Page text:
Need for balance

The whole country will be watching with interest the Supreme Court’s verdict on the issue of language policy in education which is currently before it. The judgment could have a far-reaching bearing on the future of mother tongue in education and the development of the languages themselves, as the ‘battle’ between the mother tongue and English is on in many states. The Karnataka government received a legal setback when the Supreme Court refused to stay the state high court’s order quashing the state’s language policy of 1994. The policy had mandated that students in the state should be imparted education in their mother tongue from Standard I to IV. It is based on the well accepted principle that the mother tongue of a child is the best medium of instruction in the early stages of schooling, but unfortunately, it has got entangled with the modern ‘craze’ for English and the belief that those who study in mother tongue will remain ‘backward.’

The principle which the high court chose to go by is the need to uphold the parent’s freedom to decide the language in which the child should get education. The continuing controversy involves a clash between these two ideas in educational thought — the primacy of parent’s choice and the need for schooling in mother tongue. It is doubtful whether the high court or the Supreme Court has given full consideration to all the issues involved and their implications. What good is the parent’s freedom if it does not ultimately help the child? The principle of mother tongue as medium will be enforced only in the primary classes and students can later shift to any other medium of choice, including English. Would the student have been rendered “ineligible even for clerical jobs” in those four years? The court’s observation that instruction in mother tongue would disadvantage students with a rural background also does not seem to be correct.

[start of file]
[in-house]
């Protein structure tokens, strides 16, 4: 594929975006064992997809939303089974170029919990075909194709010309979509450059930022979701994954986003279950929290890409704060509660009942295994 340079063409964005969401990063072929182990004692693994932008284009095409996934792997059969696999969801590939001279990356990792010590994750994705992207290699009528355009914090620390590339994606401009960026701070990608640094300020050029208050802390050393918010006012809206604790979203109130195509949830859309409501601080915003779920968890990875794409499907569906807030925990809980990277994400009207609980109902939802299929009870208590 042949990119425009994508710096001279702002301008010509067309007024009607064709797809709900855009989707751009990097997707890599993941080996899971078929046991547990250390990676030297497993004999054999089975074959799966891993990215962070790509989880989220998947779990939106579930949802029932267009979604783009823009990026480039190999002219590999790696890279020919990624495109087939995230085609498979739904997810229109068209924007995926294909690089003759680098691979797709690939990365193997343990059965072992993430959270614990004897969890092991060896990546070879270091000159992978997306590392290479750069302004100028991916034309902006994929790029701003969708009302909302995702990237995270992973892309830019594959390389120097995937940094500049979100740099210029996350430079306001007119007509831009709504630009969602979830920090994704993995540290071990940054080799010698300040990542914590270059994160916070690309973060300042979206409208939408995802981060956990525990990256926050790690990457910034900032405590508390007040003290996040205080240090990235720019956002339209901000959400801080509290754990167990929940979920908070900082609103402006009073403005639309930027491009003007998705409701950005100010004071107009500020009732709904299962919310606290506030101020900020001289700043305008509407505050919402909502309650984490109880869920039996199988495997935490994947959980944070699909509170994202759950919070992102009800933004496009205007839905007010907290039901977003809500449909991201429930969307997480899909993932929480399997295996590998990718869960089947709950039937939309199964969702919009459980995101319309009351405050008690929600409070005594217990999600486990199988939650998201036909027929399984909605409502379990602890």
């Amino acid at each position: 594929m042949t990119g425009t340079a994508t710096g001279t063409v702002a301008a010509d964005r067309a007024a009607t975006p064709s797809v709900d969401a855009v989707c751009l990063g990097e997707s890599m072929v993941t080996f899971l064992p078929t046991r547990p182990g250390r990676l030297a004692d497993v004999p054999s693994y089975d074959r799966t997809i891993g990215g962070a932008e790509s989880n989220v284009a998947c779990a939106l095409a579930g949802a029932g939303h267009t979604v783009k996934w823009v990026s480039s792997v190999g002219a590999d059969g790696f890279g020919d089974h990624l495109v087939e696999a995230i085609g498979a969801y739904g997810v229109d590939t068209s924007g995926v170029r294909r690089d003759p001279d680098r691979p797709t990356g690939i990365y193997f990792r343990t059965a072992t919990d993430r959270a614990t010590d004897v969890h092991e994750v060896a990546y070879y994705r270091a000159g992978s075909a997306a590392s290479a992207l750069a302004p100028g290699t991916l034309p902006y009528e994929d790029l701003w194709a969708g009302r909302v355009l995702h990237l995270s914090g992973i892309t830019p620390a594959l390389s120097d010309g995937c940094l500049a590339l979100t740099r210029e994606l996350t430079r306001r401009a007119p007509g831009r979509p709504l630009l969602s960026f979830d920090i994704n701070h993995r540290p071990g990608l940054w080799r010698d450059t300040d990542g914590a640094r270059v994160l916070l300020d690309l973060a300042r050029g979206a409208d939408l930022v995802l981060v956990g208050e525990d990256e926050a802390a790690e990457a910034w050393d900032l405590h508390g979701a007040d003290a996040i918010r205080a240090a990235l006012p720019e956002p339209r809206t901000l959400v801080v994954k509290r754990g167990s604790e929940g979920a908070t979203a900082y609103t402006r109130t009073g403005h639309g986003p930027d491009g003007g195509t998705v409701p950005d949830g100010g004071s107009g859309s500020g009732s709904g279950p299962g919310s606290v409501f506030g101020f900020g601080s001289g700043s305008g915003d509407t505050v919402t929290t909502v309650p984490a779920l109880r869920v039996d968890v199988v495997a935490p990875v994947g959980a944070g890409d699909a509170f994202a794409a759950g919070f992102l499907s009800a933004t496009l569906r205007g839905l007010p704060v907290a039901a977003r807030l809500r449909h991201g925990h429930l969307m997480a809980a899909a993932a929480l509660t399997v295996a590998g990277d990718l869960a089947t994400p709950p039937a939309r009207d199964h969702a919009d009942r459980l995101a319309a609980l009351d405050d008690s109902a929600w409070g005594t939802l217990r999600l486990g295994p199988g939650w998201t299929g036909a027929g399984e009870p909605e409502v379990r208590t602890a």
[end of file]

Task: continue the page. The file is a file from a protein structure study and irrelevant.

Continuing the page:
It is true that schools which impart education in the mother tongue, which are mainly government schools, are deficient in infrastructure and trained teachers and have to be improved in many ways. But the remedy is not to rule them out of existence, which the court’s position might eventually lead to. It is possible to evolve and implement a language policy which will help the students to develop their mind and personality and promote pride in their mother tongue, while equipping them to face the challenges and requirements of the modern world with the knowledge of English.

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